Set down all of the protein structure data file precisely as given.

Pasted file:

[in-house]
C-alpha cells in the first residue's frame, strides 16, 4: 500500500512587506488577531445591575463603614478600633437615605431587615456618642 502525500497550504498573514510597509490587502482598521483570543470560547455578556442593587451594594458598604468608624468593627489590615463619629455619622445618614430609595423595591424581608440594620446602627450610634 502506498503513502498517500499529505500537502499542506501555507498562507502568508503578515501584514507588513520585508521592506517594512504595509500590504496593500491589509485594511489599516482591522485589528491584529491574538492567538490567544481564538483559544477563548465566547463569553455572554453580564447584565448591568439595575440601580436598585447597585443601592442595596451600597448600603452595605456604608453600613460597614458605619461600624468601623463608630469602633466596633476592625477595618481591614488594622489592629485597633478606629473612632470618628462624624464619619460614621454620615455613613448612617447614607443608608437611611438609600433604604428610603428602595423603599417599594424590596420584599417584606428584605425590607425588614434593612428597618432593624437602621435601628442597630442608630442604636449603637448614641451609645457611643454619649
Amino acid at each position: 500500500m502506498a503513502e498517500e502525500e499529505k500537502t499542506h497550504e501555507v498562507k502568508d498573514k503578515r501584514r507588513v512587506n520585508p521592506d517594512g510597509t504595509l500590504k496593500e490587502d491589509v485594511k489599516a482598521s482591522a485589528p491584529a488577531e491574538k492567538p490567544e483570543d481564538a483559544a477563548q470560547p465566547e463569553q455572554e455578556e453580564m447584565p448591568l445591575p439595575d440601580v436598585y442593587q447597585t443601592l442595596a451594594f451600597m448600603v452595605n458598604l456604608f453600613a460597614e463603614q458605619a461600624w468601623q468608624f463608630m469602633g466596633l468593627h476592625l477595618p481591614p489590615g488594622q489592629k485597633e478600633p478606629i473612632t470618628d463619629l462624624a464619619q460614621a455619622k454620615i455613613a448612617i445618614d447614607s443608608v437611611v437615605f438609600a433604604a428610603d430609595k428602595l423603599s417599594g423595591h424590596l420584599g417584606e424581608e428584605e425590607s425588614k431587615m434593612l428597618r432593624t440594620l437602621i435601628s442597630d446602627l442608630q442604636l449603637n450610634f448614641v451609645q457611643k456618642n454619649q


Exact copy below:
[in-house]
C-alpha cells in the first residue's frame, strides 16, 4: 500500500512587506488577531445591575463603614478600633437615605431587615456618642 502525500497550504498573514510597509490587502482598521483570543470560547455578556442593587451594594458598604468608624468593627489590615463619629455619622445618614430609595423595591424581608440594620446602627450610634 502506498503513502498517500499529505500537502499542506501555507498562507502568508503578515501584514507588513520585508521592506517594512504595509500590504496593500491589509485594511489599516482591522485589528491584529491574538492567538490567544481564538483559544477563548465566547463569553455572554453580564447584565448591568439595575440601580436598585447597585443601592442595596451600597448600603452595605456604608453600613460597614458605619461600624468601623463608630469602633466596633476592625477595618481591614488594622489592629485597633478606629473612632470618628462624624464619619460614621454620615455613613448612617447614607443608608437611611438609600433604604428610603428602595423603599417599594424590596420584599417584606428584605425590607425588614434593612428597618432593624437602621435601628442597630442608630442604636449603637448614641451609645457611643454619649
Amino acid at each position: 500500500m502506498a503513502e498517500e502525500e499529505k500537502t499542506h497550504e501555507v498562507k502568508d498573514k503578515r501584514r507588513v512587506n520585508p521592506d517594512g510597509t504595509l500590504k496593500e490587502d491589509v485594511k489599516a482598521s482591522a485589528p491584529a488577531e491574538k492567538p490567544e483570543d481564538a483559544a477563548q470560547p465566547e463569553q455572554e455578556e453580564m447584565p448591568l445591575p439595575d440601580v436598585y442593587q447597585t443601592l442595596a451594594f451600597m448600603v452595605n458598604l456604608f453600613a460597614e463603614q458605619a461600624w468601623q468608624f463608630m469602633g466596633l468593627h476592625l477595618p481591614p489590615g488594622q489592629k485597633e478600633p478606629i473612632t470618628d463619629l462624624a464619619q460614621a455619622k454620615i455613613a448612617i445618614d447614607s443608608v437611611v437615605f438609600a433604604a428610603d430609595k428602595l423603599s417599594g423595591h424590596l420584599g417584606e424581608e428584605e425590607s425588614k431587615m434593612l428597618r432593624t440594620l437602621i435601628s442597630d446602627l442608630q442604636l449603637n450610634f448614641v451609645q457611643k456618642n454619649q